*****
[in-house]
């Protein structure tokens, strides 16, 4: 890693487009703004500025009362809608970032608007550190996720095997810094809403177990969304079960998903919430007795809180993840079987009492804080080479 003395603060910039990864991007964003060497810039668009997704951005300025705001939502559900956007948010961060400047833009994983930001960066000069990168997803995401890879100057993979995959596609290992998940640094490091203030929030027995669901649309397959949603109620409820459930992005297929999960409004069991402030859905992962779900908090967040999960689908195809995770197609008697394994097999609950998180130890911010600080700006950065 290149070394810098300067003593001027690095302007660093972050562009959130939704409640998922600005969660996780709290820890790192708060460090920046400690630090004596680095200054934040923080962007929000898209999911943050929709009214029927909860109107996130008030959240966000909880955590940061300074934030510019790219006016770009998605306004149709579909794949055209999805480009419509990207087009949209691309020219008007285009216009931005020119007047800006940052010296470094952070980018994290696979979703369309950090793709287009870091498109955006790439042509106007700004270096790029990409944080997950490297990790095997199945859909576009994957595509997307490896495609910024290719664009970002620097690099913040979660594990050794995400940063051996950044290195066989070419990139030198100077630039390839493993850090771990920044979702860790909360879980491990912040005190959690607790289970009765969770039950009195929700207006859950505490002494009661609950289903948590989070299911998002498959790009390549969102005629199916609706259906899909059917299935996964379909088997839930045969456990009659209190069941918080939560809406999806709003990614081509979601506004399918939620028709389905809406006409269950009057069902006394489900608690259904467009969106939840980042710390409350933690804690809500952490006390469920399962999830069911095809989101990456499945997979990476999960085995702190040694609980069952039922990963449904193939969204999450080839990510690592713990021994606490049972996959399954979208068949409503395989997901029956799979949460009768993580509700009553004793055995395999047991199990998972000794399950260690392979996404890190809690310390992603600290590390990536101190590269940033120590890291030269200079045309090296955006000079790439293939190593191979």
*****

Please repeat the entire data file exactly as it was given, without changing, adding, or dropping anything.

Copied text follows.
[in-house]
């Protein structure tokens, strides 16, 4: 890693487009703004500025009362809608970032608007550190996720095997810094809403177990969304079960998903919430007795809180993840079987009492804080080479 003395603060910039990864991007964003060497810039668009997704951005300025705001939502559900956007948010961060400047833009994983930001960066000069990168997803995401890879100057993979995959596609290992998940640094490091203030929030027995669901649309397959949603109620409820459930992005297929999960409004069991402030859905992962779900908090967040999960689908195809995770197609008697394994097999609950998180130890911010600080700006950065 290149070394810098300067003593001027690095302007660093972050562009959130939704409640998922600005969660996780709290820890790192708060460090920046400690630090004596680095200054934040923080962007929000898209999911943050929709009214029927909860109107996130008030959240966000909880955590940061300074934030510019790219006016770009998605306004149709579909794949055209999805480009419509990207087009949209691309020219008007285009216009931005020119007047800006940052010296470094952070980018994290696979979703369309950090793709287009870091498109955006790439042509106007700004270096790029990409944080997950490297990790095997199945859909576009994957595509997307490896495609910024290719664009970002620097690099913040979660594990050794995400940063051996950044290195066989070419990139030198100077630039390839493993850090771990920044979702860790909360879980491990912040005190959690607790289970009765969770039950009195929700207006859950505490002494009661609950289903948590989070299911998002498959790009390549969102005629199916609706259906899909059917299935996964379909088997839930045969456990009659209190069941918080939560809406999806709003990614081509979601506004399918939620028709389905809406006409269950009057069902006394489900608690259904467009969106939840980042710390409350933690804690809500952490006390469920399962999830069911095809989101990456499945997979990476999960085995702190040694609980069952039922990963449904193939969204999450080839990510690592713990021994606490049972996959399954979208068949409503395989997901029956799979949460009768993580509700009553004793055995395999047991199990998972000794399950260690392979996404890190809690310390992603600290590390990536101190590269940033120590890291030269200079045309090296955006000079790439293939190593191979």